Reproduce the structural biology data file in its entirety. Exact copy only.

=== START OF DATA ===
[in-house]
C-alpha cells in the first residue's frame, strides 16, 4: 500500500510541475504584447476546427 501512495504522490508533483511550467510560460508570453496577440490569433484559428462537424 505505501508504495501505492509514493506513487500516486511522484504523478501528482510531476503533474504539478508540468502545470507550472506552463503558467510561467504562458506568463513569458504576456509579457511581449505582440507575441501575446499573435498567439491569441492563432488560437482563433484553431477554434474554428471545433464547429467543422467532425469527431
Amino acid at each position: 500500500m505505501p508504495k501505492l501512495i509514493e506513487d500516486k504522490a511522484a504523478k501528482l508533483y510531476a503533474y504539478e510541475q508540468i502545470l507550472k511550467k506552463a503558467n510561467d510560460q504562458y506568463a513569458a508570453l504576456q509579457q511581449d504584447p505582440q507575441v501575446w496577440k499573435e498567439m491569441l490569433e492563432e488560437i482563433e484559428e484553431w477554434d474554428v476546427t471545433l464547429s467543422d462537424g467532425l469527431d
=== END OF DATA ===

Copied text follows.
[in-house]
C-alpha cells in the first residue's frame, strides 16, 4: 500500500510541475504584447476546427 501512495504522490508533483511550467510560460508570453496577440490569433484559428462537424 505505501508504495501505492509514493506513487500516486511522484504523478501528482510531476503533474504539478508540468502545470507550472506552463503558467510561467504562458506568463513569458504576456509579457511581449505582440507575441501575446499573435498567439491569441492563432488560437482563433484553431477554434474554428471545433464547429467543422467532425469527431
Amino acid at each position: 500500500m505505501p508504495k501505492l501512495i509514493e506513487d500516486k504522490a511522484a504523478k501528482l508533483y510531476a503533474y504539478e510541475q508540468i502545470l507550472k511550467k506552463a503558467n510561467d510560460q504562458y506568463a513569458a508570453l504576456q509579457q511581449d504584447p505582440q507575441v501575446w496577440k499573435e498567439m491569441l490569433e492563432e488560437i482563433e484559428e484553431w477554434d474554428v476546427t471545433l464547429s467543422d462537424g467532425l469527431d